Like many people who suffer from a chronic illness, I require the use of mobility aids. I had a very hard time admitting this to myself. I was admitting defeat. I couldn’t function like everyone else anymore. I had to accept a new term to describe myself; DISABLED. It hurt! I couldn’t accept it. I wouldn’t! All the denial only made my life harder since I had to push so hard through each day. I eventually had to give in and move to the next step of my illness.
The first obvious change that would bring attention to my physical limitations was about 4 years ago when I got my handicap parking tag. This was really the first evidence that I was different. It actually took a lot of convincing on my part to admit that I needed such a thing. Even after I got it I fought using it. I felt embarrassed and awkward using it. I felt like everyone was watching me and judging. I felt like an imposter or an attention seeker. Although, it was a huge relief to get better parking and not have to strain to walk across a huge parking lot wasting precious energy. After enough time, I eventually got over it and now I’m thankful and happy to have my parking tag. I breath a sigh of relief when I get the closest parking spot. I’m thankful that I was brave enough to take the steps to help myself in this way.
The next big change for me, which I still fight sometimes is when I bought a cane 3 years ago. It was my first mobility aid and I fought it real hard. Admitting to myself that I needed a cane was excruciating. I was in denial for a long time and tried very hard to convince myself that I didn’t need it. I had to convince myself that it was ok to have one. Was I sick enough to need a cane? Am I being dramatic? Do I look like I’m seeking attention? I was always strong and proud. Would using a mobility aid now make me look weak and pathetic? Would I lose people’s respect because I wasn’t physically strong enough anymore? I desperately don’t want to be the “sick” person who is always looked at with pity. After realizing that I was avoiding walking and going places because it was too hard, I decided it was time. I went online and found the prettiest cane I could find. I was not going to get an ugly gray cane from the drug store. I wanted something with style that I could be proud of. Anything to NOT look sick, old, frumpy, pathetic. I found the perfect one and completed my purchase. I waited anxiously for my new companion to come in the mail. I was actually excited!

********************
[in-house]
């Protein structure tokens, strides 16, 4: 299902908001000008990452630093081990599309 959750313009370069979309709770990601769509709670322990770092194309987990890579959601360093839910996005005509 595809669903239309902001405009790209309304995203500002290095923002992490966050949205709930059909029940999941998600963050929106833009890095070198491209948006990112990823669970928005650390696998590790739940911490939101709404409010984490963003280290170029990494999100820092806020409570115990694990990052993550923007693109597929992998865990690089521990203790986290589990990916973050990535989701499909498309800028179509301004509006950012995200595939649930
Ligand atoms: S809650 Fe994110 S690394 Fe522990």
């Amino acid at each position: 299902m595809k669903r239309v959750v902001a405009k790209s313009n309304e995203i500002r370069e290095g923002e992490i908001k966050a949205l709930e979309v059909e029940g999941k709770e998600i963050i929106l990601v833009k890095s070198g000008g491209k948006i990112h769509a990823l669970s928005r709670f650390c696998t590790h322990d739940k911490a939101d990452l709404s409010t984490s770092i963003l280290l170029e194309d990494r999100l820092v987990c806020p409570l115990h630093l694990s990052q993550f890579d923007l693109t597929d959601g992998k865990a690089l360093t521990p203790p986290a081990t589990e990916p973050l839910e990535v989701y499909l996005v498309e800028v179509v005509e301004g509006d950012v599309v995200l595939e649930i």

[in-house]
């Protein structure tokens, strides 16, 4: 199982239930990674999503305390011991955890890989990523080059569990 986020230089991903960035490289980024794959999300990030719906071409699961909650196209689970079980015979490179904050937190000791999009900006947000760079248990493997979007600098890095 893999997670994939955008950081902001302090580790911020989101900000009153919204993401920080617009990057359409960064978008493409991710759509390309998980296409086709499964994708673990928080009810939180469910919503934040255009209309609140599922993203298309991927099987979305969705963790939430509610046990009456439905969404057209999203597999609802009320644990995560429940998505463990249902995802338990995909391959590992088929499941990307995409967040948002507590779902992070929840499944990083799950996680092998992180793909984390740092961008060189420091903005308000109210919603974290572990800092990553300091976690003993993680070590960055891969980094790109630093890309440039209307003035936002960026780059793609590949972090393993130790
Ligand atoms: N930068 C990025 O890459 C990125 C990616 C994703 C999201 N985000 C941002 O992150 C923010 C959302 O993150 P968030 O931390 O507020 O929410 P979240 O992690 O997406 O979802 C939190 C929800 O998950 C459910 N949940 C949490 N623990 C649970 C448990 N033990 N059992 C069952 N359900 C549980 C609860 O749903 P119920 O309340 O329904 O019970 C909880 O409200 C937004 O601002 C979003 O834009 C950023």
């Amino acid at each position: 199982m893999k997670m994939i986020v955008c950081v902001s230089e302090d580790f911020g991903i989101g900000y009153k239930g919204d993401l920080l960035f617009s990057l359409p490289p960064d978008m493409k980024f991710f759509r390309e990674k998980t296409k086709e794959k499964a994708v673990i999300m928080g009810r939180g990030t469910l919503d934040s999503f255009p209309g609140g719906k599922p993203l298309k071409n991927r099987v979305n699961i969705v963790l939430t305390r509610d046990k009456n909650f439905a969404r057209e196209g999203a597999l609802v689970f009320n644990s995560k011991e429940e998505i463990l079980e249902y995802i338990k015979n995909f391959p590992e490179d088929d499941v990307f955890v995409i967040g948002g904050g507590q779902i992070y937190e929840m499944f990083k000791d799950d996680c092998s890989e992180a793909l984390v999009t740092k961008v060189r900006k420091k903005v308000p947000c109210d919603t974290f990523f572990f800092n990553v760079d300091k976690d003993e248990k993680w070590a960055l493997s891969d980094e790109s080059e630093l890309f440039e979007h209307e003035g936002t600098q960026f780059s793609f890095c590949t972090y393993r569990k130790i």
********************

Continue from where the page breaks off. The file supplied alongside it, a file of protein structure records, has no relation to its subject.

That first step was done, now I just had to actually be brave enough to use it in public. Again, I fought my need for it. I stalled and tried to talk myself out of it. First, I was embarrassed to admit to my husband that I needed one and that I actually bought one. Would he think I was being dramatic? Would he be embarrassed to be seen with me? It was already here, so I had to keep moving forward. I actually didn’t let him see me with it for over a month. It was hardest to show him this new version of me. I didn’t want him to be ashamed of me or see me as weak.
The first time I used my new cane in public was very hard. I was going to my kids’ elementary school to pick them up, as I did every day. I’d see the same faces I’ve seen every day for the last 4 years. Now all of a sudden I’d have to answer for why I needed a cane when I appeared perfectly healthy all this time. I got myself properly dressed, did my hair and makeup to build up my confidence. I grabbed my new cane and headed out the door. My heart was pounding, my face was burning with embarrassment and anxiety, and I was sweating. It took everything in me to get out of my car, cane in tow. I breathed deeply and used every ounce of effort to appear cool and confident. I know if I was appeared embarrassed, it would make others feel awkward which makes the whole situation worse. As people noticed me and looked at me with concern, I started to get nervous. I realized there were gonna be questions and I had to come up with a simple answer for this change. Some of the people I knew better knew that I had health problems, but didn’t understand the extent of it. Some asked if I hurt my foot. The explanation I came to was that my legs get tired and I lose my balance. “It’s no big deal” I’d insist. Some left it at that. Others wanted more details. Even then, some people still looked at me with confusion. That’s when I’d just move the conversation on to something else. I hated this feeling. I’m not one who enjoys too much attention or fuss. I don’t like all eyes on me, and that’s what I felt. I tried very hard to ignore the feeling and play it cool. Day after day I went through these feelings. Eventually it got easier and I stopped caring. I even started getting compliments about how pretty my cane was. It started to feel like a cool fashion accessory. I started calling it my “pimp stick”. People got a kick out of that. Laughter always helps. I eventually bought another cane. This one has a different look and is foldable for travel. I choose which to use based on my mood and outfit for the day, just like shoes or a hat.
There are times when I’m ok and I don’t need a cane for weeks or months at a time. I enjoy these times, but slightly miss my accessory. When the time comes to need it again, I hesitate, but only for a minute. I remind myself that its gonna be ok. No one really cares. No one is staring at me, judging. I truly need this aid and it makes my life easier. I grab my cane, walk out the door, and get on with life.